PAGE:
Home > Uncategorized > Murder, Suicide, Bank Robbery and More 1/22/09 Concord Monitor

Murder, Suicide, Bank Robbery and More 1/22/09 Concord Monitor

Driving around New Hampshire, it appears that the only job out there is roof shoveling. February is a cold, dark slog at best, but this year has been a particular hell of bad news. Practically every day has featured stories of layoffs, foreclosures and evictions in staggering, mind-numbing numbers.
While most media focus has been on the much-needed stimulus package in Congress, the rising human cost of the economic tragedy at the grassroots deserves more attention. Nationally, suicides, acts of desperation, bank robberies and resistance to eviction have increased.
The emotional distress caused by this economy cannot be overstated. Coping with loss of a job or a home is, by any standard, major. Suicide hotlines have reported a surge in calls from Americans who are experiencing intense fear and despair over their finances. Those suffering isolation or acute loneliness are at particular risk.
There is no shortage of economic disaster stories in local papers all over. Here is a small compilation:
A Los Angeles man shot and killed himself, his wife and his five children after he and his wife lost their jobs. The police reported financial and job-related issues led to the slayings.
Last July a Taunton, Mass., woman faxed a letter to her mortgage company advising that by the time they foreclosed on her home, she would be dead. She wrote, “I hope you’re more compassionate with my husband and son than you were with me.” According to the Boston Globe, she shot herself with a high-powered rifle. She had been handling the family finances and had intercepted letters from the mortgage company for months. Her husband had no idea what was going on. In her suicide note, she said the stress was too overwhelming for her.
Last September a Pennsylvania woman robbed a bank to pay her rent, according to journalist Nick Turse of the tomdispatch.com website. Two months behind and facing eviction, the woman took the cash
she obtained from the robbery and went to another bank where she purchased a cashier’s check to pay her landlord.
A Chicago area woman recently robbed a bank there to pay off her payday loans. Caught in a debt trap, she saw bank robbery as her only way out.
In December, a West Palm Beach, Fla., man barricaded himself in his mobile home, set the place on fire and shot himself in the head with a shotgun, Turse reported. He was about to be evicted.
A 93-year-old Michigan man froze to death in his home after the municipal power company limited electricity, leaving him with no heat in January. The elderly man had not paid his utility bill although he apparently had the money to pay. Tragically, this information was not communicated to the company, and no one from the company bothered to contact the man personally. His autopsy showed that he suffered an extremely painful, prolonged death.
Not all have responded passively or self-destructively to bad economic news. Last September the Globe reported that four protesters tried to prevent the eviction of a Roxbury woman by chaining themselves to the steps of her back porch. Organized by the Boston-based organization City Life, this effort was part of an activist strategy to block foreclosures and evictions. City Life claims to have stopped nine evictions and to have given homeowners additional time to negotiate alternatives to foreclosure.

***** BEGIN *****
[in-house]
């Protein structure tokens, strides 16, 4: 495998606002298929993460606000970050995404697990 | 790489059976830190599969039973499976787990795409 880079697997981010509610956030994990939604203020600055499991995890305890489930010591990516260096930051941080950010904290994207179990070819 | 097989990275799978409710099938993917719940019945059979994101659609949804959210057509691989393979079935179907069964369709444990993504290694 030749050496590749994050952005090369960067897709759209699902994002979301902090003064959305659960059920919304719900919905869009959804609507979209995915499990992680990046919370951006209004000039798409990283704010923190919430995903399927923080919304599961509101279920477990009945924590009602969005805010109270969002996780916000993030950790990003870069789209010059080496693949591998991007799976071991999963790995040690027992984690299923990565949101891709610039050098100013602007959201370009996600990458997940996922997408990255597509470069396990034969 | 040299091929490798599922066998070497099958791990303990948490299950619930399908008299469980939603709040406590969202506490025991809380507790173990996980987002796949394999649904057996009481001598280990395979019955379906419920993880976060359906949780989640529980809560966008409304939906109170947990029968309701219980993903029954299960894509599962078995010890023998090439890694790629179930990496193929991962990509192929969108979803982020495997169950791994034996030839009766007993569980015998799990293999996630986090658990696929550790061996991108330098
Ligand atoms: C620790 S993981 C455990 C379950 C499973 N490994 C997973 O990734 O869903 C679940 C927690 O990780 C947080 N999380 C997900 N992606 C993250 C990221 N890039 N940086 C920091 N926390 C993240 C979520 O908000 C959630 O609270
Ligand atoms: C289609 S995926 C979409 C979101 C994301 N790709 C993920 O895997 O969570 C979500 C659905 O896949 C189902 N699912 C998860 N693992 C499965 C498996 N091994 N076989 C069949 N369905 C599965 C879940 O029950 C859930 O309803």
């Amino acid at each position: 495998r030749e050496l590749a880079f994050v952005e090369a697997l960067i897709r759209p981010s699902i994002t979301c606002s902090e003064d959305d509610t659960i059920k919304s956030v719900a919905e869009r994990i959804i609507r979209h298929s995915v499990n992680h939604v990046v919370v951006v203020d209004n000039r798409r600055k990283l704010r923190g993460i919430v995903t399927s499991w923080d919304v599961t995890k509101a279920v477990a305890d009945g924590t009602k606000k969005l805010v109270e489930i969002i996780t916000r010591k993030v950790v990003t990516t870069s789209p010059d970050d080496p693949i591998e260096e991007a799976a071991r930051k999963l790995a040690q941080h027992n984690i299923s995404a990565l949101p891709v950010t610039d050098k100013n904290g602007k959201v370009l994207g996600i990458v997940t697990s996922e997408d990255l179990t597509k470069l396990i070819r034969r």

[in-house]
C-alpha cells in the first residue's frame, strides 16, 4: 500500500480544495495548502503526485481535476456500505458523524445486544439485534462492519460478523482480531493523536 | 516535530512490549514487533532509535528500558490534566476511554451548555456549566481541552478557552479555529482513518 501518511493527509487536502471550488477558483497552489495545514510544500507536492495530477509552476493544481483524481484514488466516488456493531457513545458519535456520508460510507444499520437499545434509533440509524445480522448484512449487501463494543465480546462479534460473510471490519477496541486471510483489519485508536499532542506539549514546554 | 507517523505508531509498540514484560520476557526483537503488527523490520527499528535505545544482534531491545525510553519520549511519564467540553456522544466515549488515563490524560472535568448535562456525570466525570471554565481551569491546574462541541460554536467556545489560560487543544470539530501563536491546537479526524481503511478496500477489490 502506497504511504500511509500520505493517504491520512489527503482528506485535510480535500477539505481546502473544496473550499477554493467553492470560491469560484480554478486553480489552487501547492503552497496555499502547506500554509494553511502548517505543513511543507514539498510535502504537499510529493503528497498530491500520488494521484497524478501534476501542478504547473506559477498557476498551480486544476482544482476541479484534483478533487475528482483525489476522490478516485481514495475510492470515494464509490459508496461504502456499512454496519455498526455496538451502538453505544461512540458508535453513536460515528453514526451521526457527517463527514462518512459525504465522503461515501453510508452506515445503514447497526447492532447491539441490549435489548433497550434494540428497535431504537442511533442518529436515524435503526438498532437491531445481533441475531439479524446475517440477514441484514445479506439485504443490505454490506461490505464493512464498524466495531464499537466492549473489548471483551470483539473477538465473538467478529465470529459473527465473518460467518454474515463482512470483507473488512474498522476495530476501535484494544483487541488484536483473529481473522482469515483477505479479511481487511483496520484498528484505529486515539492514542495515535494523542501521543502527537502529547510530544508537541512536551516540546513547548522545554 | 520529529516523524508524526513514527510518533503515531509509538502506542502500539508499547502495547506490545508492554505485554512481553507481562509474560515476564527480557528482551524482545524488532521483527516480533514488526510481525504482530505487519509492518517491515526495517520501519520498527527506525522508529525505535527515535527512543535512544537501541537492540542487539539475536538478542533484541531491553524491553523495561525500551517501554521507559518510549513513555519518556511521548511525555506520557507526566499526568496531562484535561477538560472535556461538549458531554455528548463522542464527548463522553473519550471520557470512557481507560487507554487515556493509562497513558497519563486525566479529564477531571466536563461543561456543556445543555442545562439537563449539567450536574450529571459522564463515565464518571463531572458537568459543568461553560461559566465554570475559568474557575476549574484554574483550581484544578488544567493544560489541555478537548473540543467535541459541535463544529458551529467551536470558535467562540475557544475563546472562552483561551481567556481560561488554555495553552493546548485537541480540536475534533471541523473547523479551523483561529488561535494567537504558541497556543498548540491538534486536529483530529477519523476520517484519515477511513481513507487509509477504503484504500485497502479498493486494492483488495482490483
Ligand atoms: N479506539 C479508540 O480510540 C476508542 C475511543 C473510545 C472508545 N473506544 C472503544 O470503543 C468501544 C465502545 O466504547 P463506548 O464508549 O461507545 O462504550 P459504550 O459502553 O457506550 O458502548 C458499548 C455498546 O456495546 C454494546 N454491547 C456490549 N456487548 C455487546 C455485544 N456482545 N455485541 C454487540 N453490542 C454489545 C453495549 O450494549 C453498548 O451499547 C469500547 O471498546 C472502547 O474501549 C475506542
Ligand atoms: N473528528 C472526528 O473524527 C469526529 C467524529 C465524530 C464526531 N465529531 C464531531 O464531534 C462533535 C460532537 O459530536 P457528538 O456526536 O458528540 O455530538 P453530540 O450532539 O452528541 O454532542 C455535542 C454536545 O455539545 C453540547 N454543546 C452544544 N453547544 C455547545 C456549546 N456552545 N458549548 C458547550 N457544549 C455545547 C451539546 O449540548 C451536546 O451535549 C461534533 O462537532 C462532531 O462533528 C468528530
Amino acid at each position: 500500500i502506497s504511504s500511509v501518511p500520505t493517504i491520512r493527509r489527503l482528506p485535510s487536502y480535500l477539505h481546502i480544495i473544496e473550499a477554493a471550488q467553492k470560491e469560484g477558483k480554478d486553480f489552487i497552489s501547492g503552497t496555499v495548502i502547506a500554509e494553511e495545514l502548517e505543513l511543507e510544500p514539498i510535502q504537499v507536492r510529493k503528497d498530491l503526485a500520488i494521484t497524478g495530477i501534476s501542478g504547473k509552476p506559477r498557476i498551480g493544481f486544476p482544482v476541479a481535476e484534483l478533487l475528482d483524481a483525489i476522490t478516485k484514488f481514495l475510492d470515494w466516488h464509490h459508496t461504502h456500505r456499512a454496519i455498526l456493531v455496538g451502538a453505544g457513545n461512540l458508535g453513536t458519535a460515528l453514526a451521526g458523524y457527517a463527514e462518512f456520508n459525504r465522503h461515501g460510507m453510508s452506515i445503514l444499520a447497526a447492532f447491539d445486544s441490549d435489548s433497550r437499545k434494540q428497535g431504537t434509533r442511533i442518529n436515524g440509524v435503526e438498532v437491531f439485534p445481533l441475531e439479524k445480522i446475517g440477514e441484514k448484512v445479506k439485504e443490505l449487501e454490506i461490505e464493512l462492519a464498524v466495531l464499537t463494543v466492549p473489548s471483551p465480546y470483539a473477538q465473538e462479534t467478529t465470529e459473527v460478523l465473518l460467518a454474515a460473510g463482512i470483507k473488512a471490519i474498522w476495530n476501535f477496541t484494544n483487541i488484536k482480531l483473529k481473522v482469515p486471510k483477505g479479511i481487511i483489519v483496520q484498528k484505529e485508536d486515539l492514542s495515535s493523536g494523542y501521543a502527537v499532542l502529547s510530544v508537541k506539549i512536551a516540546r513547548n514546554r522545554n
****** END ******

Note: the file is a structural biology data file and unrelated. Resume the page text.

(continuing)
The sheriff of Wayne County Mich., the Detroit area, has decided to refuse to carry out evictions. The sheriff, Warren Evans, has had to deal with more than 46,000 foreclosures in the past two years. His office has had the job of physically removing people and their possessions from their homes.
Evans has determined that carrying out home foreclosures conflicts with federal law, specifically the Troubled Asset Relief Program goal of reducing foreclosures. “I cannot in clear conscience allow one more family to be put out of their homes until I am satisfied they have been afforded every option they are entitled to under the law to avoid foreclosure,” he said in a written statement.
Ohio Congresswoman Marcy Kaptur has suggested a radical anti-foreclosure strategy: squatting. Criticizing the congressional failure to protect homeowners facing foreclosure, Kaptur told reporter Amy Goodman, “Possession is nine-tenths of the law. Therefore, stay in your property. Get proper legal representation. . . . If Wall Street cannot produce the deed nor the mortgage audit trail . . . you should stay in your home.”
Because so many sub-prime mortgages were bundled into securities and then sold and sold again, mortgage holders may not be able to locate the actual loan note that binds the homeowner to the bad loan. Kaptur says homeowners should make the foreclosing entity produce the note.
Our society has proven to be remarkable for tracking record-breaking statistics. When it comes to registering RBIs, ERAs, passing yardage and sacks, nobody is better. However, when it comes to emotional distress caused by economic disaster, nobody is keeping score. If someone was keeping score, many points would have been put up on the board. We are talking a high-scoring game.

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